‘In 2011, for the first time, European investments in renewable energies were higher than for conventional fuels. Europe already produces over 3.8 GW from wind power alone!’ said Oettinger, adding that there would be ‘no sustainable economic growth without sustainable energy’. The Commissioner promised ‘more jobs in renewable energy, on top of the million we have already created’.
Post date: 30 jan 2013
One might ask why certify at all? The reasons vary from stronger branding with an environmental profile and ensuring a good indoor environment, to energy efficiency and “guaranteed” building quality leading to more tenants and higher occupancy rates which ultimately can give increased financial value of a building. All this leads to an important message which is to understand the certification systems and to be able to compare them on a good level.
Post date: 26 jan 2013
The main aim of REScoop 20-20-20, a new IEE-supported initiative (launched in April, 2012) according to Dirk Vansintjan, the project’s coordinator, ‘... is to bring to the surface all the renewable energy cooperatives around Europe; all the pioneers responsible for these initiatives, all their expertise, and all their experiences—both good and bad.’
Post date: 10 jan 2013
Published results of this project include so far:
Post date: 10 déc 2012
Published results of the project include:
Post date: 6 déc 2012
Terms like "net zero energy", "zero net energy", "net zero carbon" or "EQuilibrium" buildings are in widespread use. But these terms have different meaning and are poorly understood, even though several IEA countries have adopted them as goal of their building energy policies.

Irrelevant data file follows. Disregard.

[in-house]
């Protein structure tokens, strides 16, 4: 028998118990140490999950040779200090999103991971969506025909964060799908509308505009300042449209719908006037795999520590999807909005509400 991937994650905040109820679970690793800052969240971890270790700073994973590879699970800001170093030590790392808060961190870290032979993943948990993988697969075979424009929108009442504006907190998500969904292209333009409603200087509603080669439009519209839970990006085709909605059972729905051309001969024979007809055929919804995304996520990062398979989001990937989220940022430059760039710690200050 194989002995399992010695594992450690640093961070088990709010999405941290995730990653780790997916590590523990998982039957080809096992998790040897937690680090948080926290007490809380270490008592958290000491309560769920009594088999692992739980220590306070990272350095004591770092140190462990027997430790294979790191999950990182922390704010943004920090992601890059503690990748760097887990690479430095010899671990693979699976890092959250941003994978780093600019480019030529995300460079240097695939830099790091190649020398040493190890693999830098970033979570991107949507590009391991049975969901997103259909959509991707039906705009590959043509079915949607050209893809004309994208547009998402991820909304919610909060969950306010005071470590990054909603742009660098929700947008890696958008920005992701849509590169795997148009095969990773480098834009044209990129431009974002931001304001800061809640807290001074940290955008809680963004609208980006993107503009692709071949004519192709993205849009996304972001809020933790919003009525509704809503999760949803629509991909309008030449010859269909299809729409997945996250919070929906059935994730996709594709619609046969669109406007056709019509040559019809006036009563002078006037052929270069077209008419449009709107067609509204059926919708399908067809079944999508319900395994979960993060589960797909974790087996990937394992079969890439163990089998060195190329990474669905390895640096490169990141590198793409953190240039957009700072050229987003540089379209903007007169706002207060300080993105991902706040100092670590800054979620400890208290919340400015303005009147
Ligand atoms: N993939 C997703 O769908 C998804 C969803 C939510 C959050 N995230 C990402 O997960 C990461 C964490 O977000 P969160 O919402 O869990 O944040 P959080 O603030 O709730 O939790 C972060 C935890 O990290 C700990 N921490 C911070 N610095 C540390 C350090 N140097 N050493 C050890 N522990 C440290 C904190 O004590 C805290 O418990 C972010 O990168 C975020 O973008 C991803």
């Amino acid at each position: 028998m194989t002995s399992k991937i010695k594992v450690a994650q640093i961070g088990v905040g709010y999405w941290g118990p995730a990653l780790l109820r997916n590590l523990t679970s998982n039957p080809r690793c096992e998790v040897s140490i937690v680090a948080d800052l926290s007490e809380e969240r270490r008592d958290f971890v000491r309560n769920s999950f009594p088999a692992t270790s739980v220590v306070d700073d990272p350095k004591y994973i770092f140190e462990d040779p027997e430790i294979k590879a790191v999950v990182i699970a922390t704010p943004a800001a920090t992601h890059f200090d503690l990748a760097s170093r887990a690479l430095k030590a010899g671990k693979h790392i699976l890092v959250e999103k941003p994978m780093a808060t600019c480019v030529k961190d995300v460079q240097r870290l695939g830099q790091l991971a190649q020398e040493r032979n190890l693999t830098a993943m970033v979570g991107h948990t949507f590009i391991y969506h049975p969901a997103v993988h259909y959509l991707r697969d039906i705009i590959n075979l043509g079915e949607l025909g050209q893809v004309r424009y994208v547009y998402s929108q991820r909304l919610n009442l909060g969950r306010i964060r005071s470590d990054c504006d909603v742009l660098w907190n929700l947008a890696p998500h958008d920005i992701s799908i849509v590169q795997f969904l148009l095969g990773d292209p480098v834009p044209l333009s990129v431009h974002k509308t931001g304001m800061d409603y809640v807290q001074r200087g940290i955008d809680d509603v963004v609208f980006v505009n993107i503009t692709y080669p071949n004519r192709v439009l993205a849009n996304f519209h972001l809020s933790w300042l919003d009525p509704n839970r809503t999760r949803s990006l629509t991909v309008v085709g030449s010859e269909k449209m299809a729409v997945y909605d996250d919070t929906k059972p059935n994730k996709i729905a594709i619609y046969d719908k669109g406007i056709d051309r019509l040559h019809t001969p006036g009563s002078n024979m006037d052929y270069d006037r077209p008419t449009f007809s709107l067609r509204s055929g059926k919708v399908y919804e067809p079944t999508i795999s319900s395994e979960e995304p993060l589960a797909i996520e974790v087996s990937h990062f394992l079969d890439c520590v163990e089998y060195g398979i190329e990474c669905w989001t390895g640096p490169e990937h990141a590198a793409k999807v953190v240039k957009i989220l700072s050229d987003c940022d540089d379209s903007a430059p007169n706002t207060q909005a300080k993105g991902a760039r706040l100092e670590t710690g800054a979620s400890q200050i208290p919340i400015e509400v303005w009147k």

IEA SHC project "Task 40" aims at filling this gap with a clear definition and international agreement on the measures of building performance that could inform "zero energy" building policies, programmes and industry adoption.
Post date: 6 déc 2012
The website contains news, benefits, certification criteria, climate data, etc.
Post date: 29 nov 2012
A second round of grants is now being offered in the following programs:
Post date: 21 nov 2012
Find out more:
Post date: 11 juil 2012
The cost implications of improving the energy efficiency of appliances is a vital input for those involved in developing sustainable energy policies. Residential appliances contribute 30% of all electricity generated in OECD countries, producing 12% of all energy-related carbon dioxide (CO2) emissions. They are the second largest consumer of electricity and the third largest emitter of greenhouse gas emissions in the OECD. By 2020 it is estimated that residential appliance electricity consumption will have grown by 25% compared to current levels (OECD/IEA, 2003).
Post date: 6 juil 2012